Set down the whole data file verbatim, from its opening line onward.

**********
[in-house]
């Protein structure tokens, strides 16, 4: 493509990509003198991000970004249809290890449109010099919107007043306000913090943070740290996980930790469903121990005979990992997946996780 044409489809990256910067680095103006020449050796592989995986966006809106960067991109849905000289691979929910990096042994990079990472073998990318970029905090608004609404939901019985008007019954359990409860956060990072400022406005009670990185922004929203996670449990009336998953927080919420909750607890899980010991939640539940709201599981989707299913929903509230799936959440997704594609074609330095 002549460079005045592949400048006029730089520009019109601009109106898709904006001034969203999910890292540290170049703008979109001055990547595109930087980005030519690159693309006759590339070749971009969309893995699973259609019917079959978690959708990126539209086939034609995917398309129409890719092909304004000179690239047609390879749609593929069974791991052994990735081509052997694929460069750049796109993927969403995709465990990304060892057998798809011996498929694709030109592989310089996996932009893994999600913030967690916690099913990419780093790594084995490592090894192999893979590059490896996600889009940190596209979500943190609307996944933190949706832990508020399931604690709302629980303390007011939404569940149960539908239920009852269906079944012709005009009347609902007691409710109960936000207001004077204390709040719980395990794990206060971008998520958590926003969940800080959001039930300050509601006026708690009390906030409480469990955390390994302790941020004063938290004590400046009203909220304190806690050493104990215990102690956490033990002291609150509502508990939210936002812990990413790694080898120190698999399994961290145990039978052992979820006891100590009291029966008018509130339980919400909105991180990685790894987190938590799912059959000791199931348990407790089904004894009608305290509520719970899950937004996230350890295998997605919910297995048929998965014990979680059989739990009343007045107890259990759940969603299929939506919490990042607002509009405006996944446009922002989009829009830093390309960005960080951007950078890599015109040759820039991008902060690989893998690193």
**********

[in-house]
């Protein structure tokens, strides 16, 4: 493509990509003198991000970004249809290890449109010099919107007043306000913090943070740290996980930790469903121990005979990992997946996780 044409489809990256910067680095103006020449050796592989995986966006809106960067991109849905000289691979929910990096042994990079990472073998990318970029905090608004609404939901019985008007019954359990409860956060990072400022406005009670990185922004929203996670449990009336998953927080919420909750607890899980010991939640539940709201599981989707299913929903509230799936959440997704594609074609330095 002549460079005045592949400048006029730089520009019109601009109106898709904006001034969203999910890292540290170049703008979109001055990547595109930087980005030519690159693309006759590339070749971009969309893995699973259609019917079959978690959708990126539209086939034609995917398309129409890719092909304004000179690239047609390879749609593929069974791991052994990735081509052997694929460069750049796109993927969403995709465990990304060892057998798809011996498929694709030109592989310089996996932009893994999600913030967690916690099913990419780093790594084995490592090894192999893979590059490896996600889009940190596209979500943190609307996944933190949706832990508020399931604690709302629980303390007011939404569940149960539908239920009852269906079944012709005009009347609902007691409710109960936000207001004077204390709040719980395990794990206060971008998520958590926003969940800080959001039930300050509601006026708690009390906030409480469990955390390994302790941020004063938290004590400046009203909220304190806690050493104990215990102690956490033990002291609150509502508990939210936002812990990413790694080898120190698999399994961290145990039978052992979820006891100590009291029966008018509130339980919400909105991180990685790894987190938590799912059959000791199931348990407790089904004894009608305290509520719970899950937004996230350890295998997605919910297995048929998965014990979680059989739990009343007045107890259990759940969603299929939506919490990042607002509009405006996944446009922002989009829009830093390309960005960080951007950078890599015109040759820039991008902060690989893998690193």